Last week in my hometown of Sydney, Australia, news broke that members of an all-male residential college at the University of Sydney had created a “pro-rape” group on Facebook. Creators of the group, which was called “Define Statutory,” described it as “anti-consent,” and “pro-rape.” In addition to members displaying their group membership on their personal profiles, the group and its membership list was publicly available to anyone with access to Facebook, suggesting that the men in question were perfectly comfortable being identified as being in favour of sexual violence.
I wish I could say that the news from Sydney surprised me, but it didn’t. When I graduated from high school in Sydney five years ago, many of my fellow graduates matriculated at the University of Sydney and some of them joined women’s or co-educational residential colleges. Many of our male friends, including those from our brother schools, joined St. Paul’s, the college in question in the Facebook scandal, or all-male colleges like it. The residential colleges are a small and tight-knit subculture on a campus where most students commute; with the exception of students from the country, Australians rarely move away from home to go to university. While some who live in the residential colleges are from out of town, there a good number of students who live within a commutable distance from campus, but choose to join exclusive colleges like St. Paul’s, an old and stately cluster of buildings separated from the rest of campus by high walls and green lawns.
The young men I knew who ended up at St. Paul’s and at colleges like it had graduated from Sydney’s best and most expensive private boys’ high schools. In my interactions with them – I confess I dated one or two – I was quite appalled by what I saw: a culture in which sexism, racism and homophobia were rampant, and where class privilege and an almost laughable sense of male superiority combined to make women like me feel deeply uncomfortable. On their own, most of these young men were lovely. When they got together, something truly awful was created.
En masse, the way these young men talked about women, about women’s bodies, and about sex, could have been lifted from Tom Wolfe’s highly unflattering depiction of fraternity brothers in I Am Charlotte Simmons. On one occasion, one of my boyfriend’s friends, drunk on the booze he had smuggled into the senior prom, saw fit to explain to my boyfriend, in explicit detail, exactly what it was that he liked about my breasts – as I sat opposite him, speechless with disbelief and discomfort.
So when I heard that members of St. Paul’s college had created a “pro-rape” Facebook group, my initial reaction wasn’t surprise or shock, but sadness. I was saddened by just how little shock I felt.
In Australia, we’ve become accustomed to hearing about young privileged men behaving badly. A seemingly never-ending stream of alleged sexual assaults by Rugby League players over the last several years – and the tendency for coaches and fan communities to defend those players to the hilt – has apparently set a powerful precedent: when you’re young, rich and important, there’s very little you won’t get away with. How else to explain the hubris with which these young men displayed their membership in this group, a group that lauded and encouraged illegal and inhumane behaviour? How else to explain the Facebook status updates of some members of the group after the news of its existence broke: “Paul’s was raped by [The Sydney Morning Herald]“?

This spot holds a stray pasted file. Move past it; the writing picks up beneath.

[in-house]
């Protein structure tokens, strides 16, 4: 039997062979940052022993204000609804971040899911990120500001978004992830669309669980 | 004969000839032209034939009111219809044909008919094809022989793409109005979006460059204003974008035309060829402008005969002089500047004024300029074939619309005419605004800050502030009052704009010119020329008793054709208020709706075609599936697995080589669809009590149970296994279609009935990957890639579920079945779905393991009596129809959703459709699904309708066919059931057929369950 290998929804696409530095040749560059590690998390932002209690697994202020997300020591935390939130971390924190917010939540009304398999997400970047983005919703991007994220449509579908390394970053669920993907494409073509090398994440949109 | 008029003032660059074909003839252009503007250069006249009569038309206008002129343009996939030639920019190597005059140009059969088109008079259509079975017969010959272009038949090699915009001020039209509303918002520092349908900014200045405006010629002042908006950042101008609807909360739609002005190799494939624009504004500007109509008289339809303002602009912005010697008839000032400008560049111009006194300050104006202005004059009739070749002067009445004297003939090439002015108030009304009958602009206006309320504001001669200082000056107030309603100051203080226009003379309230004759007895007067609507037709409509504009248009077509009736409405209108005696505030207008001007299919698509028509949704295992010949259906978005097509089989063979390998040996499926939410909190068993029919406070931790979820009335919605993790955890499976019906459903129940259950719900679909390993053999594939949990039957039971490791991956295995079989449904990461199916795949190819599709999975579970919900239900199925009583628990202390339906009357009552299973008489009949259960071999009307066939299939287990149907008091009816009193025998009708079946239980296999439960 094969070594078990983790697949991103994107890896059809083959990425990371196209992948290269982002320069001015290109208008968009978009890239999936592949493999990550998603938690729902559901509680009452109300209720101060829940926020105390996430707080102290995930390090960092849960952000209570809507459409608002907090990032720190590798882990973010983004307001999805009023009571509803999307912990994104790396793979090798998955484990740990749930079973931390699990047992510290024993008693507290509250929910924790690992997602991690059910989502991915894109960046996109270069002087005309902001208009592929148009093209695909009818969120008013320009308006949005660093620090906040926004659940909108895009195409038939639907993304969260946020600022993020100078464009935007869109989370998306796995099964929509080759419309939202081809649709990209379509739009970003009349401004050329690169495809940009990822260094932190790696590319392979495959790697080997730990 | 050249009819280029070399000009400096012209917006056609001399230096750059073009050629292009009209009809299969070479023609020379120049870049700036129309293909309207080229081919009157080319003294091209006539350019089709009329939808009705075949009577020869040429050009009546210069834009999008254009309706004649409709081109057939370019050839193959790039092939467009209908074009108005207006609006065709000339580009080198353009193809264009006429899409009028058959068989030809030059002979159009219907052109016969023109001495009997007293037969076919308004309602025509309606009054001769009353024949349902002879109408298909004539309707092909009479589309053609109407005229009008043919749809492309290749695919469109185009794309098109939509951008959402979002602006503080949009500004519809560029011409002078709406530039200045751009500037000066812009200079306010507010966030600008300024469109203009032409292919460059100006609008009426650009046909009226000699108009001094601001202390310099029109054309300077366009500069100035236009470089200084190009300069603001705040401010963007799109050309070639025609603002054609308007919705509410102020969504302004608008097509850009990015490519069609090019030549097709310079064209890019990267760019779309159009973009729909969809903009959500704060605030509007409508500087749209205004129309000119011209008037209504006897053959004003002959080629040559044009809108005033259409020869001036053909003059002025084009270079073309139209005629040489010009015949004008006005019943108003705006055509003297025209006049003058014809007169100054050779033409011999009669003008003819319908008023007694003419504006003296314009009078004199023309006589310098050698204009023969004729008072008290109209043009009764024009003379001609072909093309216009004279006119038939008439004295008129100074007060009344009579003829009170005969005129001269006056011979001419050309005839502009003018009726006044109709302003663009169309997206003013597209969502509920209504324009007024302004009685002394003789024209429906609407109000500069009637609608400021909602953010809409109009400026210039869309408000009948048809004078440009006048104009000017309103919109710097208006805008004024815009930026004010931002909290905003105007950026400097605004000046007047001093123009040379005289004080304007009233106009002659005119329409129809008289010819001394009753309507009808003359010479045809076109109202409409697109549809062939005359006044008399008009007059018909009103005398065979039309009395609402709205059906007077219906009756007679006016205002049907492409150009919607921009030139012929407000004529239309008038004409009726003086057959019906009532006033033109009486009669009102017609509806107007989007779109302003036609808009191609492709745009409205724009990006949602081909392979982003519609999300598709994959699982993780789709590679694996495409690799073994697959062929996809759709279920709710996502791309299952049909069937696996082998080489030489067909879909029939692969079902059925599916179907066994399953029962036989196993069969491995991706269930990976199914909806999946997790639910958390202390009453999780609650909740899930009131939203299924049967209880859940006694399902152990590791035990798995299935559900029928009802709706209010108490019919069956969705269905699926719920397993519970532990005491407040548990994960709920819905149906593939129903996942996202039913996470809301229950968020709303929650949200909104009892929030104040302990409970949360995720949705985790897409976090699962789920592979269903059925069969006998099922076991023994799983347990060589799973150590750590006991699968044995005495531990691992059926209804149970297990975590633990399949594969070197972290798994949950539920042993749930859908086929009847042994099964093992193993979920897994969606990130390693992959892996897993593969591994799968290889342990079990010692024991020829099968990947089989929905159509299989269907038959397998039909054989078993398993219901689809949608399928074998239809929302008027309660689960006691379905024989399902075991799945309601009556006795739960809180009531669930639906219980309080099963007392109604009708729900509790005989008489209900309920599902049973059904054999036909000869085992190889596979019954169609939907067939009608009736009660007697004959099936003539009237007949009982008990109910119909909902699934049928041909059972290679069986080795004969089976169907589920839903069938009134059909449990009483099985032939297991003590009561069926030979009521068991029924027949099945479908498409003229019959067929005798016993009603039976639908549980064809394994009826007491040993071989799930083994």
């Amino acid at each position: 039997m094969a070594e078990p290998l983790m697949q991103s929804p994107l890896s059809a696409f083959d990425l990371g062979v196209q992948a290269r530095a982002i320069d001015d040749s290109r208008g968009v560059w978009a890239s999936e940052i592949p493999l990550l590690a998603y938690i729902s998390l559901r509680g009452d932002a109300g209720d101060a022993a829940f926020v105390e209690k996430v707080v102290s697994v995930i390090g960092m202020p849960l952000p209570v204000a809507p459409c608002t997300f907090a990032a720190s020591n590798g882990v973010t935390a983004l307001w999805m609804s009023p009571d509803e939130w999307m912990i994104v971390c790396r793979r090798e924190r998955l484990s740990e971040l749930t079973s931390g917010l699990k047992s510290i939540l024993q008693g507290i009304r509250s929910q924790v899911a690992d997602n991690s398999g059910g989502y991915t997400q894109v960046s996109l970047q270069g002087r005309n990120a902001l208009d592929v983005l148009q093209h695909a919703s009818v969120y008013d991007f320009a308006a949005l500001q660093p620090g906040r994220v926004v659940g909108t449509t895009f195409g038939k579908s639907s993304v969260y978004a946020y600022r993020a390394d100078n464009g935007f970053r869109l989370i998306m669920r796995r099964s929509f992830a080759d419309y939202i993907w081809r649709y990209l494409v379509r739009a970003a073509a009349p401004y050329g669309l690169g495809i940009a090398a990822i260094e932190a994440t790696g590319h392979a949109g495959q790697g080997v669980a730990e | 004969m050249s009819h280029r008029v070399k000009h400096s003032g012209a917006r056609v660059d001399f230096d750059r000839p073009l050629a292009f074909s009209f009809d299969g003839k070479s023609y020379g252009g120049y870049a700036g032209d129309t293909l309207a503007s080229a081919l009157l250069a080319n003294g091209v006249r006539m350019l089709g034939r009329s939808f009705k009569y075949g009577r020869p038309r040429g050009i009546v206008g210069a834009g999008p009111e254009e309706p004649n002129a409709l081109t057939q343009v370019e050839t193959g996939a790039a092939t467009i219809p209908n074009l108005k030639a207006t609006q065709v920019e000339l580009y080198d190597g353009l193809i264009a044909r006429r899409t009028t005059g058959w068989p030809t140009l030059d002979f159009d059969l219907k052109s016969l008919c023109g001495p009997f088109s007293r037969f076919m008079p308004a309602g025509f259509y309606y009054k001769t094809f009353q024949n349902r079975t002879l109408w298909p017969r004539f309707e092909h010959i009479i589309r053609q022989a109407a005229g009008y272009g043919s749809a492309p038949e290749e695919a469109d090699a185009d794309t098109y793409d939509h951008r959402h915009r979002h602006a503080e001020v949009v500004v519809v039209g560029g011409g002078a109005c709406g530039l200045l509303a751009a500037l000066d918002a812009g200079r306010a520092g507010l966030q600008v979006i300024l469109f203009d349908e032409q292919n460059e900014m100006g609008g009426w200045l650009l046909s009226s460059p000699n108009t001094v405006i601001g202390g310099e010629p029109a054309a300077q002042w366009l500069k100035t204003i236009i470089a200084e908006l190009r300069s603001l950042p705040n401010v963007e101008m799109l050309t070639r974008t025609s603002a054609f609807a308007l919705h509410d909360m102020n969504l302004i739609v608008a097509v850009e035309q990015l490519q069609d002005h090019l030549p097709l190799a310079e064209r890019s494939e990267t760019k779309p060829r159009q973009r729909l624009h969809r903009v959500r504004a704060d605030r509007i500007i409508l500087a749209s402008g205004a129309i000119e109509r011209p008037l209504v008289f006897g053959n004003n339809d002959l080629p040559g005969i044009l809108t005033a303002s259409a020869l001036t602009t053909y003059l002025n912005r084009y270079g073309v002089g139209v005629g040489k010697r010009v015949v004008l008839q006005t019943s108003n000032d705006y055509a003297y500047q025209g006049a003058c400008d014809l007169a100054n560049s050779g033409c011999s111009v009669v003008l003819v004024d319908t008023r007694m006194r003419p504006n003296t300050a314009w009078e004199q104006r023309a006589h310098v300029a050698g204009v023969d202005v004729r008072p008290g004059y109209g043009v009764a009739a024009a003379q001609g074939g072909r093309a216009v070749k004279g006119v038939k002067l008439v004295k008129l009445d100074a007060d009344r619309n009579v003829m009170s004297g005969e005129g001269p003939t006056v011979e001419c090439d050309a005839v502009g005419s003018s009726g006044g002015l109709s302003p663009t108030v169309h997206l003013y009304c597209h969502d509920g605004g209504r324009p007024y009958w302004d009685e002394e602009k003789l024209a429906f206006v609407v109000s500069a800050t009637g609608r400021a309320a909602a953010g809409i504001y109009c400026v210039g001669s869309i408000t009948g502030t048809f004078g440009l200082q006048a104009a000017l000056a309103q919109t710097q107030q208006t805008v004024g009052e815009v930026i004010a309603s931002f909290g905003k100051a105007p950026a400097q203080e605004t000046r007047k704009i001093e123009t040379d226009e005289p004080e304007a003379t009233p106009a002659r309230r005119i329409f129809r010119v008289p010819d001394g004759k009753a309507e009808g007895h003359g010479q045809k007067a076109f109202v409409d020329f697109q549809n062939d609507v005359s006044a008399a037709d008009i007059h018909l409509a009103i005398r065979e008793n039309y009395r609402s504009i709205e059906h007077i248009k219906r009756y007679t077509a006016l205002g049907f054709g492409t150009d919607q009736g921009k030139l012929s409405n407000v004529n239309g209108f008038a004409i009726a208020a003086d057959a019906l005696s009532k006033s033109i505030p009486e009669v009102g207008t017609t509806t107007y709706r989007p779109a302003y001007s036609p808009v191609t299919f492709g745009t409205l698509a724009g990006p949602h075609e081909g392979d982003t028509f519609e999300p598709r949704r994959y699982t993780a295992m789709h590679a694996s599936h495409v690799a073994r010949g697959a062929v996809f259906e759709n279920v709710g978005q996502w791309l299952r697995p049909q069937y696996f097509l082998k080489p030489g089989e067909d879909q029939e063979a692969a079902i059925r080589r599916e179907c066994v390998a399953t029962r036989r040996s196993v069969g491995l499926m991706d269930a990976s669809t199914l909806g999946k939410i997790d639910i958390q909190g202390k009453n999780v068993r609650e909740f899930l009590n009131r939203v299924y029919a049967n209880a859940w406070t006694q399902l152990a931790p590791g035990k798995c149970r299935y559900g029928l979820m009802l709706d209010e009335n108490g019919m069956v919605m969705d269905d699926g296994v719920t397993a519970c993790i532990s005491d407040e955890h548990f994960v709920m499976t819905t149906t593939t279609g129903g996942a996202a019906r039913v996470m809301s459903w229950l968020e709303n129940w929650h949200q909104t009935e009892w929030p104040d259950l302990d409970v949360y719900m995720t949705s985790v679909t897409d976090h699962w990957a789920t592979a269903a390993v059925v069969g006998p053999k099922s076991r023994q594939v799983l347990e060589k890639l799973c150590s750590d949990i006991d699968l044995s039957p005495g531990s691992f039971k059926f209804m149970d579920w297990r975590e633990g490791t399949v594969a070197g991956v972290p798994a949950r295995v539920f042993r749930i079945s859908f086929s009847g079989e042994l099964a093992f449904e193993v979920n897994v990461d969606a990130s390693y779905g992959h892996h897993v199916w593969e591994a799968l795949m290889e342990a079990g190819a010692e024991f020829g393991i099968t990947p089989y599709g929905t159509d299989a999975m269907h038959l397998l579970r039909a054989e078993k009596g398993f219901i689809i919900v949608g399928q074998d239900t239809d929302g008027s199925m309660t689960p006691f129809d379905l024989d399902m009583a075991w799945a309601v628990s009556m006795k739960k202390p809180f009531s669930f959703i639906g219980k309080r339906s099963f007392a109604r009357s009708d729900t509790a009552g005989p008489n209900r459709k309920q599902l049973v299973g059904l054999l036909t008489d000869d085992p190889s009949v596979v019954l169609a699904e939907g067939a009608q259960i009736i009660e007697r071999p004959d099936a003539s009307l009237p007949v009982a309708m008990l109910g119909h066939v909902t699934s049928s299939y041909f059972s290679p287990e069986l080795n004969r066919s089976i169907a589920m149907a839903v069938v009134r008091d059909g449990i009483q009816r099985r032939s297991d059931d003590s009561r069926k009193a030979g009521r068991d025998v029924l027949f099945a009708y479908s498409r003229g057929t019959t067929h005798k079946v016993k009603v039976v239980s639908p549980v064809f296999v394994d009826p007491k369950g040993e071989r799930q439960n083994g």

Australia’s culture of condoning rape and protecting rapists is not unique, of course. In the past month alone, we’ve seen multiple examples of that very same culture here in the US, from Polanksi apologists to fraternity date-rape cover-up attempts and even a crowd of spectators standing idly by as a fifteen-year-old girl was gang raped at a homecoming dance. In both countries, we’ve become accustomed to hearing about rape almost on a daily basis, and new findings suggest that violence against women is increasingly being offered up as a form of entertainment.
The sad truth of the matter is that I wasn’t that shocked by what happened at St. Paul’s because it conformed to my expectations of what happens when young privileged men get together. As a young woman raised in Australia and educated in the USA, experience has taught me to expect just this sort of behaviour from fraternities, athletic teams and other privileged or elite all-male groups. The ugly reality is that neither Australian nor American culture holds its young men to a high enough standard. When things like this happen, we wave their actions aside with a shake of the head and a resigned sigh of “boys will be boys.” We allow them to make rape jokes or to refer to particularly grueling exams or interviews as having “raped” them. We rush to their defense when a woman accuses them of sexual misconduct, putting her – her wardrobe, her sexual history – on trial instead.
It should not come as a shock that the men of St. Paul’s thought they could get away with creating a Facebook group that explicitly condoned rape. After all, they live in a culture that, implicitly, does the very same thing.